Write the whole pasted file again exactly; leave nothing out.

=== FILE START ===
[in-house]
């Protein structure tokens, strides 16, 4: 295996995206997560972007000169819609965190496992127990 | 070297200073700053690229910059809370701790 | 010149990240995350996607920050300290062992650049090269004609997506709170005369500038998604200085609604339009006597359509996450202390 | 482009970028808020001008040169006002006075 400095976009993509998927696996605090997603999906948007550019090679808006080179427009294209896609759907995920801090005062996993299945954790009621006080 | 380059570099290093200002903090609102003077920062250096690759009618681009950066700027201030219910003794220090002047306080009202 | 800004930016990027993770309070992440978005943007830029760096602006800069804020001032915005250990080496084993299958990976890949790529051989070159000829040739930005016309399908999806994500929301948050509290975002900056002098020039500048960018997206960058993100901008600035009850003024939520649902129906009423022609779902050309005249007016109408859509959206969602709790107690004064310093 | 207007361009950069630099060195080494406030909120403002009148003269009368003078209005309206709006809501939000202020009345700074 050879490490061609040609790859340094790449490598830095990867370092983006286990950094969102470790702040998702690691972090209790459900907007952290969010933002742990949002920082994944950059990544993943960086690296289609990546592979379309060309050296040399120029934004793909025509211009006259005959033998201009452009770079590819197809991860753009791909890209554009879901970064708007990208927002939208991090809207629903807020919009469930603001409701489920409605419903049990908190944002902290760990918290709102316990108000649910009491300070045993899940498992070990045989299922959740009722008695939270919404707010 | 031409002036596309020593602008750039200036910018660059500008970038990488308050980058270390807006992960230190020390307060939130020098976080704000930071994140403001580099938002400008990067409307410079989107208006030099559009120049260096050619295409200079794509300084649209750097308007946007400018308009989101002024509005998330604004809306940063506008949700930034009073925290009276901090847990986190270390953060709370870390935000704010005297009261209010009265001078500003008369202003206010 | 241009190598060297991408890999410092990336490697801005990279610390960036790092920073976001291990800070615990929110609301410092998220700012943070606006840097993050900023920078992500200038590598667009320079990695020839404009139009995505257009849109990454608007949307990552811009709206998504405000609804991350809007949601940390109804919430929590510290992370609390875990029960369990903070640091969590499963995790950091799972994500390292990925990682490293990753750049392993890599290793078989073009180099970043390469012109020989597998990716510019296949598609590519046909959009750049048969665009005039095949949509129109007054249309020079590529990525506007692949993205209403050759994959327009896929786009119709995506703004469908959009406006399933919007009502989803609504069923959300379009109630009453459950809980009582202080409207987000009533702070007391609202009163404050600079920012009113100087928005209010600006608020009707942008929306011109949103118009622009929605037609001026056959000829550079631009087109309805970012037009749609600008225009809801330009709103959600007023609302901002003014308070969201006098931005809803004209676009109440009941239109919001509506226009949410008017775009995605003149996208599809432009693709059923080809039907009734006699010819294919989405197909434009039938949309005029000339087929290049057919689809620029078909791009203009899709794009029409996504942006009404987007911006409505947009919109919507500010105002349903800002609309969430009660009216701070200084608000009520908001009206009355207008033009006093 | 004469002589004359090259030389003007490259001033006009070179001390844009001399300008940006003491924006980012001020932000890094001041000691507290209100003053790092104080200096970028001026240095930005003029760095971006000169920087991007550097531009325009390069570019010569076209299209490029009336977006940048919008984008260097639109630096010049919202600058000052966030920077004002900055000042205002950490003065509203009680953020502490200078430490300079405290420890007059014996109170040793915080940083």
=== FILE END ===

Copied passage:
[in-house]
């Protein structure tokens, strides 16, 4: 295996995206997560972007000169819609965190496992127990 | 070297200073700053690229910059809370701790 | 010149990240995350996607920050300290062992650049090269004609997506709170005369500038998604200085609604339009006597359509996450202390 | 482009970028808020001008040169006002006075 400095976009993509998927696996605090997603999906948007550019090679808006080179427009294209896609759907995920801090005062996993299945954790009621006080 | 380059570099290093200002903090609102003077920062250096690759009618681009950066700027201030219910003794220090002047306080009202 | 800004930016990027993770309070992440978005943007830029760096602006800069804020001032915005250990080496084993299958990976890949790529051989070159000829040739930005016309399908999806994500929301948050509290975002900056002098020039500048960018997206960058993100901008600035009850003024939520649902129906009423022609779902050309005249007016109408859509959206969602709790107690004064310093 | 207007361009950069630099060195080494406030909120403002009148003269009368003078209005309206709006809501939000202020009345700074 050879490490061609040609790859340094790449490598830095990867370092983006286990950094969102470790702040998702690691972090209790459900907007952290969010933002742990949002920082994944950059990544993943960086690296289609990546592979379309060309050296040399120029934004793909025509211009006259005959033998201009452009770079590819197809991860753009791909890209554009879901970064708007990208927002939208991090809207629903807020919009469930603001409701489920409605419903049990908190944002902290760990918290709102316990108000649910009491300070045993899940498992070990045989299922959740009722008695939270919404707010 | 031409002036596309020593602008750039200036910018660059500008970038990488308050980058270390807006992960230190020390307060939130020098976080704000930071994140403001580099938002400008990067409307410079989107208006030099559009120049260096050619295409200079794509300084649209750097308007946007400018308009989101002024509005998330604004809306940063506008949700930034009073925290009276901090847990986190270390953060709370870390935000704010005297009261209010009265001078500003008369202003206010 | 241009190598060297991408890999410092990336490697801005990279610390960036790092920073976001291990800070615990929110609301410092998220700012943070606006840097993050900023920078992500200038590598667009320079990695020839404009139009995505257009849109990454608007949307990552811009709206998504405000609804991350809007949601940390109804919430929590510290992370609390875990029960369990903070640091969590499963995790950091799972994500390292990925990682490293990753750049392993890599290793078989073009180099970043390469012109020989597998990716510019296949598609590519046909959009750049048969665009005039095949949509129109007054249309020079590529990525506007692949993205209403050759994959327009896929786009119709995506703004469908959009406006399933919007009502989803609504069923959300379009109630009453459950809980009582202080409207987000009533702070007391609202009163404050600079920012009113100087928005209010600006608020009707942008929306011109949103118009622009929605037609001026056959000829550079631009087109309805970012037009749609600008225009809801330009709103959600007023609302901002003014308070969201006098931005809803004209676009109440009941239109919001509506226009949410008017775009995605003149996208599809432009693709059923080809039907009734006699010819294919989405197909434009039938949309005029000339087929290049057919689809620029078909791009203009899709794009029409996504942006009404987007911006409505947009919109919507500010105002349903800002609309969430009660009216701070200084608000009520908001009206009355207008033009006093 | 004469002589004359090259030389003007490259001033006009070179001390844009001399300008940006003491924006980012001020932000890094001041000691507290209100003053790092104080200096970028001026240095930005003029760095971006000169920087991007550097531009325009390069570019010569076209299209490029009336977006940048919008984008260097639109630096010049919202600058000052966030920077004002900055000042205002950490003065509203009680953020502490200078430490300079405290420890007059014996109170040793915080940083």